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Jeffrey McNeil, MD, FACS, Cardiothoracic and Vascular Surgeons (CTVS) and Chief of Surgical Services, Ascension Seton Hays. Photo courtesy of Ascension Seton Hays

Minimally invasive lung cancer surgery now available in Hays County

Tuesday, March 10, 2020

Minimally invasive surgery can remove cancerous lung tumors and lead to less pain, shorter hospital stays and quicker recovery — and is now being offered to those living between Austin and San Antonio by Cardiothoracic and Vascular Surgeons (CTVS) at Ascension Seton Hays medical center.

“Performing these life-saving and life-prolonging surgeries brings the best treatment options to our patients in their local community, where support from family and friends is more readily available,” said Dr. Jeffrey McNeil, chief of Cardiovascular Surgical Services at Ascension Seton Hays. “Patients can avoid having to travel to Houston, Austin or San Antonio.

“In addition to minimally invasive surgical treatments, new therapies targeted at molecular mutations may be more successful and less toxic to the patient,” said McNeil. “The complete spectrum of care for lung cancer patients is now available in Hays County.”

In the four counties between and near San Antonio and Austin — Caldwell, Comal, Guadalupe and Hays — about 250 new lung cancer cases are expected to be diagnosed this year, according to the most recent data from the National Cancer Institute and Centers for Disease Control (CDC). As these counties’ populations continue to grow, lung cancer cases are expected to increase, McNeil said.

During a video-assisted thoracostopic surgery (VATS) procedure, a tiny camera called a thoracoscope and surgical instruments are inserted into the chest cavity through the chestwall via one or more small incisions. The thoracoscope transmits high-resolution images to a video monitor to guide the surgeon during the procedure.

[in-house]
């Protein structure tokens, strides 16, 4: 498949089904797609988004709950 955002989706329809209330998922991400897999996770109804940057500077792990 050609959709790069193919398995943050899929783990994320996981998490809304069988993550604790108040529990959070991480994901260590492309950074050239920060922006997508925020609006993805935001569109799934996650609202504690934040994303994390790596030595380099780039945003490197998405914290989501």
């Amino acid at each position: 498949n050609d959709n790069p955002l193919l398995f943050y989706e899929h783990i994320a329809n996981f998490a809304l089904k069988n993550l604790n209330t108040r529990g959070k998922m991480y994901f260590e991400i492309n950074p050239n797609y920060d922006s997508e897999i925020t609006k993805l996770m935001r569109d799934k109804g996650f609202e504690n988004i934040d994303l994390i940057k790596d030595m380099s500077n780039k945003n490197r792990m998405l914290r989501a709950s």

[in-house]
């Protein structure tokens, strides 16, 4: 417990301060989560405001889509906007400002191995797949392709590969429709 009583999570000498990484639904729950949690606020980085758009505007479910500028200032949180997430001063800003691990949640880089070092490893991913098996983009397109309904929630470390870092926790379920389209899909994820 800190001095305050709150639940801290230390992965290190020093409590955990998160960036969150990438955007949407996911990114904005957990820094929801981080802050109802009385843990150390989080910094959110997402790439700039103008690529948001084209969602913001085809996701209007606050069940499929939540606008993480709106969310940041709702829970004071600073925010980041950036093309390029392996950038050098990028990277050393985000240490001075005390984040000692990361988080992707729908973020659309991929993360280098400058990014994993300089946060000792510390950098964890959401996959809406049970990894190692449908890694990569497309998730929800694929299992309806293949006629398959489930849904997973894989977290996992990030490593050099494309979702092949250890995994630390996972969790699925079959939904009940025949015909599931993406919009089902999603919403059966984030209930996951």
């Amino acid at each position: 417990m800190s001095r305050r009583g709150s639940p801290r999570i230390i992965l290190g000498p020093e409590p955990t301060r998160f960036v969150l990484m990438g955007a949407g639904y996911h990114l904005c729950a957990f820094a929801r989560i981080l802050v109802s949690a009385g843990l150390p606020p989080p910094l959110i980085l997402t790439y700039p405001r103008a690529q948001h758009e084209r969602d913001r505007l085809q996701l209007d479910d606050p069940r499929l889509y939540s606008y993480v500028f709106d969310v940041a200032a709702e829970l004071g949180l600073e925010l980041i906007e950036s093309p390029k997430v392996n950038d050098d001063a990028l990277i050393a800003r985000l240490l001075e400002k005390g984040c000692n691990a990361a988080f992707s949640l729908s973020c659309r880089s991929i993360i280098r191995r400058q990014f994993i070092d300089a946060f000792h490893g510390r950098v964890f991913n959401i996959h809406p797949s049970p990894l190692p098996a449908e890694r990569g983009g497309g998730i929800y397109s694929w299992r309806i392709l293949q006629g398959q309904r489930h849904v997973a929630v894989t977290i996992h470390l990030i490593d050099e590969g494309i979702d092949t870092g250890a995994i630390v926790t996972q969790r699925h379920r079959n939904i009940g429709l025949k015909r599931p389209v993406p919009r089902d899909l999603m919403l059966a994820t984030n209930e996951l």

“This way, the procedure can be performed without making a traditional larger incision that allows the surgeon to directly visualize the lung,” McNeil said. “If a VATS approach proves successful, the patient can expect to have less pain, less risk of complications, a shorter hospital stay and quicker recovery to full activity.”

Lung cancer is the second most common cancer for both men and women and one of the most lethal. While lung cancer cases are declining as a result of decreasing tobacco smoking rates, the American Cancer Association expects in 2020 to see 200,000 new cases to be diagnosed and 135,000 deaths due to lung cancer nationwide. 

McNeil cautioned that a VATS approach works best for lung cancer discovered early. Lung cancer can range from Stage 1 (small tumors within the lung) to Stage 4 (cancer spreading elsewhere in the body). Surgical treatment for Stages 1 and 2 offers a five-year survival success rate of about 60 percent. For Stage 4, the survival rate is 6 percent.

Lung Cancer Symptoms:

  • A cough that does not go away or gets worse
  • Coughing up blood or rust-colored sputum 
  • Chest pain that is often worse with deep breathing, coughing or laughing
  • Hoarseness
  • Loss of appetite
  • Unexplained weight loss
  • Shortness of breath
  • Feeling tired or weak
  • Infections such as bronchitis and pneumonia that don’t go away or keep coming back
  • New onset of wheezing

Source: American Cancer Society

“Choosing your surgeon is more important than focusing on the procedure being performed,” he said. “It is important to remember that there are many variables that can be encountered. If you suspect you may have cancer or are recognized to have risk factors, don’t wait to consult a physician. Early detection is key to improved survival.”

Cardiothoracic and Vascular Surgeons (CTVS) is comprised of 27 surgeons who specialize in the heart, lungs, chest, esophagus and major blood vessels of the body. For more than 60 years, CTVS has proudly provided Central Texas the most specialized and innovative cardiothoracic and vascular surgical care available.

Individually and collectively, CTVS surgeons have performed Central Texas’ first open heart surgery in 1961; first coronary artery bypass graft surgery in 1968; first kidney transplant in 1972; first insertion of an intra-aortic balloon pump in 1976; first heart transplant in 1986; first Ross Procedure (heart valve replacement) in 1989; first video-assisted thoracic surgery (VATS) in 1991; first off-pump coronary artery bypass surgery in 2000; first adnominal aortic aneurysm (AAA) repair using an endoluminal aortic stent graft; and the first transcatheter aortic valve replacement (TAVR) procedure in 2012. For more information, visit the CTVS website.

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